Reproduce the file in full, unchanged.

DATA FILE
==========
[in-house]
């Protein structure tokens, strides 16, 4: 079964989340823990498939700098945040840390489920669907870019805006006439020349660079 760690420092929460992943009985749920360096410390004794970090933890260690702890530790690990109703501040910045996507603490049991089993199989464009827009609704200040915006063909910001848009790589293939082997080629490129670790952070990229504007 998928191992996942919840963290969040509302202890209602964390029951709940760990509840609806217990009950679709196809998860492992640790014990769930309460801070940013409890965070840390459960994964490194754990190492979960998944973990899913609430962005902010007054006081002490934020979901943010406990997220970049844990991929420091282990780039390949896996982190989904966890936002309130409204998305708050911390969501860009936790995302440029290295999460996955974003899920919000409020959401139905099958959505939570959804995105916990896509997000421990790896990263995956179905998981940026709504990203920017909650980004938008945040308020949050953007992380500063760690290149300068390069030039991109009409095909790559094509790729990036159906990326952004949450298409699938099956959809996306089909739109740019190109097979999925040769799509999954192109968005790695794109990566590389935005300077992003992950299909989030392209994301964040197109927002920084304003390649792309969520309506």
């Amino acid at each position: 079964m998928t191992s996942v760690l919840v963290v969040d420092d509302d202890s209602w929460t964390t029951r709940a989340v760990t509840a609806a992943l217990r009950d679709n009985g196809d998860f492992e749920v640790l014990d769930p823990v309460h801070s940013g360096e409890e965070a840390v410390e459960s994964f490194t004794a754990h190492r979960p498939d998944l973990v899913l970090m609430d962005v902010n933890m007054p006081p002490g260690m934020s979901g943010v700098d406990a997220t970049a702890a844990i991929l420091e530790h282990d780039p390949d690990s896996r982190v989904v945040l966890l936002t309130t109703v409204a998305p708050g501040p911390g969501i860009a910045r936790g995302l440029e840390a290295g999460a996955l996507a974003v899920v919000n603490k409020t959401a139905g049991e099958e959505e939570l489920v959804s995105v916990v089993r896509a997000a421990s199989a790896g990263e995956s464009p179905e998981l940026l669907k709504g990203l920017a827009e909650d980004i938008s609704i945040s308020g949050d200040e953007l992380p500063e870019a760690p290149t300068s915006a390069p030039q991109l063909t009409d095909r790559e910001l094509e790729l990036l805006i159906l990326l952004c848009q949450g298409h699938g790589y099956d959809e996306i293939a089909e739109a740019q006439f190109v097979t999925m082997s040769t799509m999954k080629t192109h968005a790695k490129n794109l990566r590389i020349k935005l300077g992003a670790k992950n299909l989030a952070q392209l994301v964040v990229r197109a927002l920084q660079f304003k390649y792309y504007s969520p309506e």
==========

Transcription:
[in-house]
């Protein structure tokens, strides 16, 4: 079964989340823990498939700098945040840390489920669907870019805006006439020349660079 760690420092929460992943009985749920360096410390004794970090933890260690702890530790690990109703501040910045996507603490049991089993199989464009827009609704200040915006063909910001848009790589293939082997080629490129670790952070990229504007 998928191992996942919840963290969040509302202890209602964390029951709940760990509840609806217990009950679709196809998860492992640790014990769930309460801070940013409890965070840390459960994964490194754990190492979960998944973990899913609430962005902010007054006081002490934020979901943010406990997220970049844990991929420091282990780039390949896996982190989904966890936002309130409204998305708050911390969501860009936790995302440029290295999460996955974003899920919000409020959401139905099958959505939570959804995105916990896509997000421990790896990263995956179905998981940026709504990203920017909650980004938008945040308020949050953007992380500063760690290149300068390069030039991109009409095909790559094509790729990036159906990326952004949450298409699938099956959809996306089909739109740019190109097979999925040769799509999954192109968005790695794109990566590389935005300077992003992950299909989030392209994301964040197109927002920084304003390649792309969520309506």
């Amino acid at each position: 079964m998928t191992s996942v760690l919840v963290v969040d420092d509302d202890s209602w929460t964390t029951r709940a989340v760990t509840a609806a992943l217990r009950d679709n009985g196809d998860f492992e749920v640790l014990d769930p823990v309460h801070s940013g360096e409890e965070a840390v410390e459960s994964f490194t004794a754990h190492r979960p498939d998944l973990v899913l970090m609430d962005v902010n933890m007054p006081p002490g260690m934020s979901g943010v700098d406990a997220t970049a702890a844990i991929l420091e530790h282990d780039p390949d690990s896996r982190v989904v945040l966890l936002t309130t109703v409204a998305p708050g501040p911390g969501i860009a910045r936790g995302l440029e840390a290295g999460a996955l996507a974003v899920v919000n603490k409020t959401a139905g049991e099958e959505e939570l489920v959804s995105v916990v089993r896509a997000a421990s199989a790896g990263e995956s464009p179905e998981l940026l669907k709504g990203l920017a827009e909650d980004i938008s609704i945040s308020g949050d200040e953007l992380p500063e870019a760690p290149t300068s915006a390069p030039q991109l063909t009409d095909r790559e910001l094509e790729l990036l805006i159906l990326l952004c848009q949450g298409h699938g790589y099956d959809e996306i293939a089909e739109a740019q006439f190109v097979t999925m082997s040769t799509m999954k080629t192109h968005a790695k490129n794109l990566r590389i020349k935005l300077g992003a670790k992950n299909l989030a952070q392209l994301v964040v990229r197109a927002l920084q660079f304003k390649y792309y504007s969520p309506e």